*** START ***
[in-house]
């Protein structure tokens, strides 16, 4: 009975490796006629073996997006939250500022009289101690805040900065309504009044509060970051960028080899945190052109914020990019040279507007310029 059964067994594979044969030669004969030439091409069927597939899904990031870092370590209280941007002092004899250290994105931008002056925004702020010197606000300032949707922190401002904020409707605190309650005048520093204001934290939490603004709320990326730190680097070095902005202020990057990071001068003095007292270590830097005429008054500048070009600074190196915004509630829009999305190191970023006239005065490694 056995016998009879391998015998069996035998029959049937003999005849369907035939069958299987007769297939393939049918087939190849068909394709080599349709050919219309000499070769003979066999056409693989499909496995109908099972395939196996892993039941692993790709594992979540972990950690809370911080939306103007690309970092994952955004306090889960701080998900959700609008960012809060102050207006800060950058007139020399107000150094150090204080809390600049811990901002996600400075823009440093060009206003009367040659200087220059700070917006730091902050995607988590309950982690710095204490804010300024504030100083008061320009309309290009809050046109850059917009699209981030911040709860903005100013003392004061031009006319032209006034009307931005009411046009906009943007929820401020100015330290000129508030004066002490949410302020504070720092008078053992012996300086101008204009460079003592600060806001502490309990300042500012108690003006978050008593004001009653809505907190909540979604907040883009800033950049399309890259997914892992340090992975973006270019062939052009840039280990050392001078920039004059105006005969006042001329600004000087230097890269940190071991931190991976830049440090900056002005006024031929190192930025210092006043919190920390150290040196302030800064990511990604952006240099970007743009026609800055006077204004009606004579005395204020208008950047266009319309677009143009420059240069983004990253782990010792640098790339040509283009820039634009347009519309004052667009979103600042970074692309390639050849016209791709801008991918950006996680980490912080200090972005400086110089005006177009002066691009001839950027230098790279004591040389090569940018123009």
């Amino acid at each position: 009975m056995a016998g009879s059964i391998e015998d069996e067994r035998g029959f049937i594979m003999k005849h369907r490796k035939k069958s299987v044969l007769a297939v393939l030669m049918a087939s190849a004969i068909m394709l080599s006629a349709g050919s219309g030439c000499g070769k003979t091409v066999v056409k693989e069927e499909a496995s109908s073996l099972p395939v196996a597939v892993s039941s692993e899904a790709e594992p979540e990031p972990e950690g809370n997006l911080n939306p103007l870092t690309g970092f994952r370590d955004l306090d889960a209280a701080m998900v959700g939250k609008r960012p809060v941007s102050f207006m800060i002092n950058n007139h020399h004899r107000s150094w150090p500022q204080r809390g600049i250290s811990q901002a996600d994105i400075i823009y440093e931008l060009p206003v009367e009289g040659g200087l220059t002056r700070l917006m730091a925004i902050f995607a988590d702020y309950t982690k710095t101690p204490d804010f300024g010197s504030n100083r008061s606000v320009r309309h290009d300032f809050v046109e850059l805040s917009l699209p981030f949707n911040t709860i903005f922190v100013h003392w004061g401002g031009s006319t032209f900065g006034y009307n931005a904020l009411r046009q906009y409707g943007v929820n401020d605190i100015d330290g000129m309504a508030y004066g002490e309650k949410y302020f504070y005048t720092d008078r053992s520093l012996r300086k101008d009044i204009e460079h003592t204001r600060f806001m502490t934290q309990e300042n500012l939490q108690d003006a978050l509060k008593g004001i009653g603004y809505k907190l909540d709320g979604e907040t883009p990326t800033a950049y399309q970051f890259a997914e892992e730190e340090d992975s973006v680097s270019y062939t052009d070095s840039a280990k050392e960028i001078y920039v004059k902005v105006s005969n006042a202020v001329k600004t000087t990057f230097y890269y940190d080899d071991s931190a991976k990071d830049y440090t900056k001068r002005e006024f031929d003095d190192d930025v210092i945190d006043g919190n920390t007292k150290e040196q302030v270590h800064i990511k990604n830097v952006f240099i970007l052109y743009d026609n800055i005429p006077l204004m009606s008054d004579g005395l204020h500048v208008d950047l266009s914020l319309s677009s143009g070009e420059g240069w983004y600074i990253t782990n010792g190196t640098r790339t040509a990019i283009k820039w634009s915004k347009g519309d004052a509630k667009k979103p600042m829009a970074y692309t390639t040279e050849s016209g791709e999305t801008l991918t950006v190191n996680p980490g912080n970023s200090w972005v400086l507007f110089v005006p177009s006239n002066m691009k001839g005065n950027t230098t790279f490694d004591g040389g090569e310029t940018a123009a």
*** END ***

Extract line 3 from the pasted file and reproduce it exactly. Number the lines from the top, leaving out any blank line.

């Amino acid at each position: 009975m056995a016998g009879s059964i391998e015998d069996e067994r035998g029959f049937i594979m003999k005849h369907r490796k035939k069958s299987v044969l007769a297939v393939l030669m049918a087939s190849a004969i068909m394709l080599s006629a349709g050919s219309g030439c000499g070769k003979t091409v066999v056409k693989e069927e499909a496995s109908s073996l099972p395939v196996a597939v892993s039941s692993e899904a790709e594992p979540e990031p972990e950690g809370n997006l911080n939306p103007l870092t690309g970092f994952r370590d955004l306090d889960a209280a701080m998900v959700g939250k609008r960012p809060v941007s102050f207006m800060i002092n950058n007139h020399h004899r107000s150094w150090p500022q204080r809390g600049i250290s811990q901002a996600d994105i400075i823009y440093e931008l060009p206003v009367e009289g040659g200087l220059t002056r700070l917006m730091a925004i902050f995607a988590d702020y309950t982690k710095t101690p204490d804010f300024g010197s504030n100083r008061s606000v320009r309309h290009d300032f809050v046109e850059l805040s917009l699209p981030f949707n911040t709860i903005f922190v100013h003392w004061g401002g031009s006319t032209f900065g006034y009307n931005a904020l009411r046009q906009y409707g943007v929820n401020d605190i100015d330290g000129m309504a508030y004066g002490e309650k949410y302020f504070y005048t720092d008078r053992s520093l012996r300086k101008d009044i204009e460079h003592t204001r600060f806001m502490t934290q309990e300042n500012l939490q108690d003006a978050l509060k008593g004001i009653g603004y809505k907190l909540d709320g979604e907040t883009p990326t800033a950049y399309q970051f890259a997914e892992e730190e340090d992975s973006v680097s270019y062939t052009d070095s840039a280990k050392e960028i001078y920039v004059k902005v105006s005969n006042a202020v001329k600004t000087t990057f230097y890269y940190d080899d071991s931190a991976k990071d830049y440090t900056k001068r002005e006024f031929d003095d190192d930025v210092i945190d006043g919190n920390t007292k150290e040196q302030v270590h800064i990511k990604n830097v952006f240099i970007l052109y743009d026609n800055i005429p006077l204004m009606s008054d004579g005395l204020h500048v208008d950047l266009s914020l319309s677009s143009g070009e420059g240069w983004y600074i990253t782990n010792g190196t640098r790339t040509a990019i283009k820039w634009s915004k347009g519309d004052a509630k667009k979103p600042m829009a970074y692309t390639t040279e050849s016209g791709e999305t801008l991918t950006v190191n996680p980490g912080n970023s200090w972005v400086l507007f110089v005006p177009s006239n002066m691009k001839g005065n950027t230098t790279f490694d004591g040389g090569e310029t940018a123009a």